Tablet Command photo contributed.

published on April 4, 2022 - 2:27 PM
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Alarm bells ring, waking sleeping firemen from their sleep, pressing them into speedy response – uniforms are donned, equipment is prepared, trucks are loaded and in just the span of a few minutes, a team is dispatched to the site of a house fire.

Upon reaching the fire, the team discovers that, despite arriving on scene with a full crew, they will not be able to contain the blaze alone. Backup is called, and in the meantime, the team rushes in, hoses drawn and helmets on, ready to help.

But something goes wrong.

The initial confusion leaves fire crews with only one visible option: rush in and assist the occupants – an elderly couple who are still trapped inside. In their efforts to save the couple, two firefighters lost their lives, when a fire gas ignition, or “flashover” scorched the interior of the house.

In the aftermath, four people lost their lives, and in the ensuing investigation, it was discovered that a simple line of clear communication could have prevented much of the tragedy from taking place.

Tablet Command aims to eliminate that very frightening – and very real – story from taking place by streamlining the line of communication between dispatch and firefighters in the field.

Using an app-based system, Tablet Command offers the ability for departments to immediately relay information to their teams directly through a two-way interface system.

“We present concise, accurate, timely information in a user-friendly interface that’s easily consumed and interacted with,” said Van Riviere, former Stockton Battalion Chief and CEO of Tablet Command. “We developed a two-way interface, which means the traditional Windows mobile data computers that have been deployed are being replaced by many of our customers with iPads, and that device provides them all of the functionality of a mobile data computer.”

Riviere added that Tablet Command enables users to view one another’s incident management information in real-time, as well as supporting transfer of command, ensuring that if an incident escalates, management of the incident can seamlessly be transferred from one user to another.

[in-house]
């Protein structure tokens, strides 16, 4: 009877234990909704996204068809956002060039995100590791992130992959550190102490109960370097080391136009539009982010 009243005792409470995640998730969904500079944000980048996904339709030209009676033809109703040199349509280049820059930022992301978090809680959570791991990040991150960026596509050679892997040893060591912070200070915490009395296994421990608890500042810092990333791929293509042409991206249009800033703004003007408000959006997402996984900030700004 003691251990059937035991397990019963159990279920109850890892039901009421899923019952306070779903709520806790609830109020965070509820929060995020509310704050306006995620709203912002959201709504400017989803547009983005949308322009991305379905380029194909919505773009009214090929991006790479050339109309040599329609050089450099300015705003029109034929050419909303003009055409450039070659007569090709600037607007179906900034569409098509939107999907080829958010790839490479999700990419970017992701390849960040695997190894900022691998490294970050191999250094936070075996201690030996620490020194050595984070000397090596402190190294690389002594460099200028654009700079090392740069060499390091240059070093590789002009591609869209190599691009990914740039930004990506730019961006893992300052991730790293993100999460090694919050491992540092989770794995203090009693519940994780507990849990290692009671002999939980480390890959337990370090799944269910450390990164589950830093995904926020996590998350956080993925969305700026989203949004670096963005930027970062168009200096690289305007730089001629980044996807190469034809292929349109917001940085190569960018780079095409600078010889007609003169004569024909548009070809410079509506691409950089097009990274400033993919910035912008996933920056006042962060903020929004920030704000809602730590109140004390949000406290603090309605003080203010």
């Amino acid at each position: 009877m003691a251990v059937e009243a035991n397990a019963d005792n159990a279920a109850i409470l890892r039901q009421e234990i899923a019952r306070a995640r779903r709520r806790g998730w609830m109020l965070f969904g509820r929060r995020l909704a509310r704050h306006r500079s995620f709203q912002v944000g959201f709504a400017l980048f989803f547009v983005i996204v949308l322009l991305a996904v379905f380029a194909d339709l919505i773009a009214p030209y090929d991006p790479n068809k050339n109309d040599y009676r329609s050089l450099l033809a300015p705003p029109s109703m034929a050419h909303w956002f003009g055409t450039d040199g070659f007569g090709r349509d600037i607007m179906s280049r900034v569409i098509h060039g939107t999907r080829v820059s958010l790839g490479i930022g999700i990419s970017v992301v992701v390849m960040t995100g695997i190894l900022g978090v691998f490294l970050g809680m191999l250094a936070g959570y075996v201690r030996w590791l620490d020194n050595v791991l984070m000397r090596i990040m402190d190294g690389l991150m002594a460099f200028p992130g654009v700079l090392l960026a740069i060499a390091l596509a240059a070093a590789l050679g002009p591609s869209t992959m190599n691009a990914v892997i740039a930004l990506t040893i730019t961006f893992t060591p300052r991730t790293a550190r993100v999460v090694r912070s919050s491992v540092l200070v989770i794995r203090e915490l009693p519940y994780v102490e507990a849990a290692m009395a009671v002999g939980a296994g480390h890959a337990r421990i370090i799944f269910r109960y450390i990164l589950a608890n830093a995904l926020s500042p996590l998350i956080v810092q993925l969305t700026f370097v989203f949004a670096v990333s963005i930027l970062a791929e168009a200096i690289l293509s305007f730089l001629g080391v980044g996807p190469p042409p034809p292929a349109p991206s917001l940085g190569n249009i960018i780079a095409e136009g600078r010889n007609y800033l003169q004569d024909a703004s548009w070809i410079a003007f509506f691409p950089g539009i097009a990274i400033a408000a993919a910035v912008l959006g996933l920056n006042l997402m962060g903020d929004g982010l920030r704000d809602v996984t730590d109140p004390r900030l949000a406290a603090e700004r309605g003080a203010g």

“The solution had to be easy to use and the data we present had to be easy to interpret,” Riviere said, adding that former fire chief and Tablet Command co-founder Andy Bozzo conceived of the idea while playing popular online mobile game “Words with Friends.” He considered that if data can be shared seamlessly through a mobile game, it could also be shared through a communication and control app such as Tablet Command.

The Fresno Fire Department has been utilizing the system since 2018, and Fresno Battalion Chief Tim Fulmer says the system has expedited response times from their previous dispatch system.

“As soon as the information is input into the computer aided dispatch system, it actually sends an alert out to firefighters’ phones through Tablet Command and gives them the information so they can start working their way to the fire apparatus to respond,” Fulmer said.

“It allows us the opportunity to get our firefighters on the vehicles a little bit quicker than with the actual dispatch system.”

The system, which can be downloaded to firefighters’ cell phones, ensures that whether a team member is sleeping, eating, exercising or enjoying downtime, as soon as the call comes in, they are prepared and ready to respond.

“It’s not something where I can particularly say ‘there was this call where it helped us,’” Fulmer continued. “It helps us on every call because it allows our firefighters to get there quicker.”

Tablet Command is employed by over 400 users in Fresno, mainly through the firefighter’s personal devices.

“Pretty much every member of the Fresno Fire Department is walking around with TC Mobile in their pocket,” Riviere added. “What that gets them is early notification and great information about the nature of the incidents they’re responding to.”

While the system is employed by the Torrance Police Department and Mountain View Police Department, the primary footprint is in fire.

Incident management systems, while efficient in supporting fire departments, are still in their beginning phases for police departments due to the confidential nature of many police department cases.

But Riviere hopes to someday assist police departments as well.

“We’re actually engaged with a number of county-level agencies in Florida that have an interest in looking at Tablet Command as a dispatch center-side deployable,” Riviere said. “Our primary footprint today is in fire [however] we see great opportunities for growth in EMS and in law.”

Tablet command is consistently implementing updates to the system and hopes to be able to bring their unique style of two-way communication to more emergency services in the future.


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